Message on Preserving Our Democracy

To the NJCU Community,

This week, our nation endured one of its darkest days in recent American history when a mob of rioters swarmed the United States Capitol. Both the House and the Senate chambers were breached and the nation saw troubling images of agitators roaming congressional corridors.

In the wake of these disturbing, unpatriotic events, we are all dealing with a range of emotions — shock, sadness, anger, and disgust, among them.

Regardless of one’s opinions and political ideologies, these unprecedented events were an assault on our democracy, and should be condemned in the strongest possible way.

If 2020 has demonstrated anything, we, the American people are resilient, as we have been throughout our nation’s history. We are a nation formed from its original 13 colonies and continually reshaped by land expansion, a civil war, immigration, the industrial revolution, two world wars, the civil rights movement and other significant moments over our more than 244 years. Our democracy is a model for the world.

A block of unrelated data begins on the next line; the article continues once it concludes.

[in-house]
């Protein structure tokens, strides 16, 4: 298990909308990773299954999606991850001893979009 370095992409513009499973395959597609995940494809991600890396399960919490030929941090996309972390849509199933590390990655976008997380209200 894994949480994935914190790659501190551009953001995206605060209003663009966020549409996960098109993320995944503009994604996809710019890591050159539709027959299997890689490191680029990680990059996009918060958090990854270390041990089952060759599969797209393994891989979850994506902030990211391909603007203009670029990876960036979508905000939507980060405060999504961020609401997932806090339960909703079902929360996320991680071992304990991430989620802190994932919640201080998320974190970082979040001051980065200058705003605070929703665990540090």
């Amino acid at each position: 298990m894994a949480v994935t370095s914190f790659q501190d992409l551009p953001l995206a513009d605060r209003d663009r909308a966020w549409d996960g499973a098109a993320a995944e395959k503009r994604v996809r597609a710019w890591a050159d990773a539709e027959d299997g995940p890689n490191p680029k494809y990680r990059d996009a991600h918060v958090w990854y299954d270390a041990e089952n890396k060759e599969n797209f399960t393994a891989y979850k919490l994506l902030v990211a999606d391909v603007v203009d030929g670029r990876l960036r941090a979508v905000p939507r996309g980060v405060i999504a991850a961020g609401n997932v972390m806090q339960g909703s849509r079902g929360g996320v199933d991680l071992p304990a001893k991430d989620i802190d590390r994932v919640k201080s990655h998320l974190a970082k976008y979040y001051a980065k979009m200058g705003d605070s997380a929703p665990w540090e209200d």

To quote Barack Obama in his new book, A Promised Land

“For I am convinced that the pandemic we are currently living through is both a manifestation of and a mere interruption in the relentless march toward an interconnected world, one in which peoples and cultures can’t help but collide.  

In that world — of global supply chains, instantaneous capital transfers, social media, transnational terrorist networks, climate change, mass migration, and ever-increasing complexity — we will learn to live together, cooperate with one another, and recognize the dignity of others, or we will perish.  

And so the world watches America — the only great power in history made of people from every corner of the planet, comprising every race and faith and cultural practice — to see if our experiment in democracy can work.  To see if we can actually live up to the meaning of our creed.”

I, for one, think we are up to our task.

Sue Henderson, Ph.D.